In December, 2008 a specialist workshop titled Spatial Concepts in GIS and Design was hosted by the University of California, Santa Barbara Center for Spatial Studies (also known as spatial@ucsb). One of the core questions discussed was ‘to what extent are the fundamental spatial concepts that lie behind GIS relevant in design?’ One approach to answering that is to identify the sets of fundamental spatial concepts that lie behind each field—GIS and ‘design’—and find their intersection. We undertook the first step of that procedure last year, and the preliminary results appear in the Concepts section of the teachspatial.org web site. The field of design in this inquiry is limited to urban design and architecture, with concepts drawn from Kevin Lynch’s classic of design theory, Good City Form and Christopher Alexander’s The Nature of Order.
In preparation for the GeoDesign Summit held at ESRI in Redlands in January, 2010 I’ve undertaken the second step, finding the intersection. First, I took a closer look at Good City Form and added 24 spatial terms to the 26 already gathered from that work and from Alexander. This meant taking a more liberal view of what constitutes a ‘fundamental’ spatial concept (versus simply an important one) than I had previously. The result was 50 terms for spatial concepts underlying urban design and architecture.
Sets of concepts
For the spatial concepts underlying GIS, I distilled 81 distinct terms from the 160 found in our earlier investigation of 12 geographic sources. Finding the intersection required some subjective interpretation in mapping of terms with similar meaning. Of 50 design terms, 23 exactly match terms in the GIS list. 17 more could be reasonably, if imperfectly, mapped to a term in the GIS list. Of those, all but two were to GIS terms in the exact match group. The resulting intersection is then a set of 25 terms for important spatial concepts common to the fields of GIS and urban design, alphabetically: adjacency, boundary, center, cluster, connectivity, containment, density, direction, distribution, gradient, grid, hierarchy, identity, neighborhood, network, path, pattern, place, region, scale, shape, space, spatial context, spatial interaction and surface.
The remaining 10 design terms either missing from or not mappable to the geographers’ 81 include: flow, intersection, landmark, symmetry, navigation, part, positive space, structure and viewshed. Of the 17 ‘reasonable’ mappings mentioned earlier, 8 were ‘imperfect’ enough to add to this group of the missing: access, contrast, form, grain, order, orientation, roughness and simplicity.
For the sake of argument, one could say the first set of 25 terms represent concepts supported in GIS, and that the second set are 18 spatial concepts important to design, but absent or insufficiently considered in GIS. At least it is a simplistic starting point for considering how GIS might be made more useful for urban designers. We can walk through each of the 18 and consider whether it corresponds to missing functionality. Before doing that, it’s worth considering why there would be differences between GIS and design lists.
Many of 25 ‘intersection’ terms and all 8 imperfect mappings are understandably used in different senses by the two fields. A large proportion of GIS applications are descriptive and analytical, aimed at learning how things are (or were) and why. Design can also involve description and analysis of existing conditions, but principally to support normative reasoning, which concerns how things should be in order to satisfy human requirements and purpose. The ‘missing 18’ reflect this difference, and the frameworks developed by Lynch in Good City Form are illuminating.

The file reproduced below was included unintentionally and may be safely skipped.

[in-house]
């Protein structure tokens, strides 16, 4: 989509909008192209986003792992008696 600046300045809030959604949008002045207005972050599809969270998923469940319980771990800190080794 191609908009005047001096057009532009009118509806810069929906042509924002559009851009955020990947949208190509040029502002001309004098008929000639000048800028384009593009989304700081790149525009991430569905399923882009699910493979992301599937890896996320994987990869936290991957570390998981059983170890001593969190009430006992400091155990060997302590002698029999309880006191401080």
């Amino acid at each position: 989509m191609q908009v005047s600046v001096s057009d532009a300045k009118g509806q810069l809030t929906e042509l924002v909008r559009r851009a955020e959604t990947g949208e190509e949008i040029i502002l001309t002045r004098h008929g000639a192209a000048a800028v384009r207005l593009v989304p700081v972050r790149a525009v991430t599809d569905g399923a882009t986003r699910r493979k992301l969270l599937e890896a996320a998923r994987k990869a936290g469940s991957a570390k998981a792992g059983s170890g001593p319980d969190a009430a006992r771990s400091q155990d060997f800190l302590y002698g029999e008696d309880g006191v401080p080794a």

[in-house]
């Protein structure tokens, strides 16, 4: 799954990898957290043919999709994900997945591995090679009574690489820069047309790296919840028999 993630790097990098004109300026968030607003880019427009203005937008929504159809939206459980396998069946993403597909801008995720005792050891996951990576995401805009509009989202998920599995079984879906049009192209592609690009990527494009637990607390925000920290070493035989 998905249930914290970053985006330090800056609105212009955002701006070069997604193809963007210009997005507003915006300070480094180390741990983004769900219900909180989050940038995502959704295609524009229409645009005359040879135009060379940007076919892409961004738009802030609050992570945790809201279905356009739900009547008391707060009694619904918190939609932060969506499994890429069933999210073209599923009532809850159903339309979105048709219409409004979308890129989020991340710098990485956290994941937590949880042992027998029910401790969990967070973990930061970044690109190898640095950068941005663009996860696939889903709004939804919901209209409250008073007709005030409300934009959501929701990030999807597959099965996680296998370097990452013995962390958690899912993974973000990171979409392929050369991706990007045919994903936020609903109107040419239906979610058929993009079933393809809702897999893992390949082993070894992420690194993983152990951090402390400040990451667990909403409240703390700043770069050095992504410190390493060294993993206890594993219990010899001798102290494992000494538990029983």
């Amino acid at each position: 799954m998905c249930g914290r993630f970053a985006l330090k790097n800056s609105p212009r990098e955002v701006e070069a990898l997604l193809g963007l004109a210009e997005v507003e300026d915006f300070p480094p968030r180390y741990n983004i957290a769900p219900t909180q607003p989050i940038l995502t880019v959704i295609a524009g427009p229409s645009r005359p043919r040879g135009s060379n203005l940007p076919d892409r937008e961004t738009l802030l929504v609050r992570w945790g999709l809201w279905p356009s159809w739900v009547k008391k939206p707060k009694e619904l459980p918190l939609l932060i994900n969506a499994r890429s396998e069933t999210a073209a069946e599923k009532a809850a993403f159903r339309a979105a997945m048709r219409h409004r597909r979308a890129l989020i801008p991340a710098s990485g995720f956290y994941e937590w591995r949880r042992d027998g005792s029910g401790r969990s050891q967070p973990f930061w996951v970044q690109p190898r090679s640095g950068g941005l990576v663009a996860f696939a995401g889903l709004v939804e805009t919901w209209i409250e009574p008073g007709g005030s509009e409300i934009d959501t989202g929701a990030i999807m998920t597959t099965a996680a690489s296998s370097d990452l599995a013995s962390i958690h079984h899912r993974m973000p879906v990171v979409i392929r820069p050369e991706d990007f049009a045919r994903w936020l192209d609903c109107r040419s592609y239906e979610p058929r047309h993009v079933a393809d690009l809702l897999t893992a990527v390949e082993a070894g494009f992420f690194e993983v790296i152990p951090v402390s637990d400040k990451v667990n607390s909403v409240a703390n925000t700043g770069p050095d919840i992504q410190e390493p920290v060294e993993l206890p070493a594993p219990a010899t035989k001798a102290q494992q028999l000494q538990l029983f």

Good City Form
Lynch suggested there are three historical classes of normative theories or models of city form: magical, machine and organism. Each emphasizes particular human purposes, and spatiality is fundamental throughout them all. The magical theory, which addresses needs for spiritual meaning and cosmic connection, is seen particularly in ancient Chinese and Indian design. Orientation to the cardinal directions is meaningful. Order, achieved with grids, spatial hierarchy and symmetry, is important. Gateways and approaches are imbued with magical function. The magical approach is also concerned with protection in enclosures, from the forces of chaos and more concrete enemies.
The machine model concerns parts, wholes and function. It is "still alive…in the powerful concepts of systems analysis, which models the world as a set of distinct parts linked by well-defined dynamic connections, like a giant aeroplane" (p 86). It embodies "explicit rationality," in achieving human purposes like "equity of allocation, good access, broad choice, smooth technical function, productive efficiency, material well-being, physical health and the autonomy of parts…" (Ibid).
The city as organism is a more recent model, which Lynch associates with the "rise of biology" beginning in the 18th century. This organism has a "sharp external boundary," with differentiated but indistinctly bounded parts. It is purposeful and dynamic, its form self-adjusting, self-repairing and self-regulating.
Lynch found many faults in these approaches to city form but reaffirms an underlying principle central to all three: that the spatial form of the city is the single most important determinant in meeting human purposes. He proposes a set of five "performance dimensions…characteristics which refer primarily to the spatial form of the city" (Ibid, p 111-118) and which correspond to five broad classes of human purpose: vitality, sense, fit, access and control. The use of the term dimension is not accidental—the degree to which purpose is afforded by a design is measurable. The desirable forms, methods and measures are spelled out at some length, and not surprisingly these are the spatial concepts found in our list.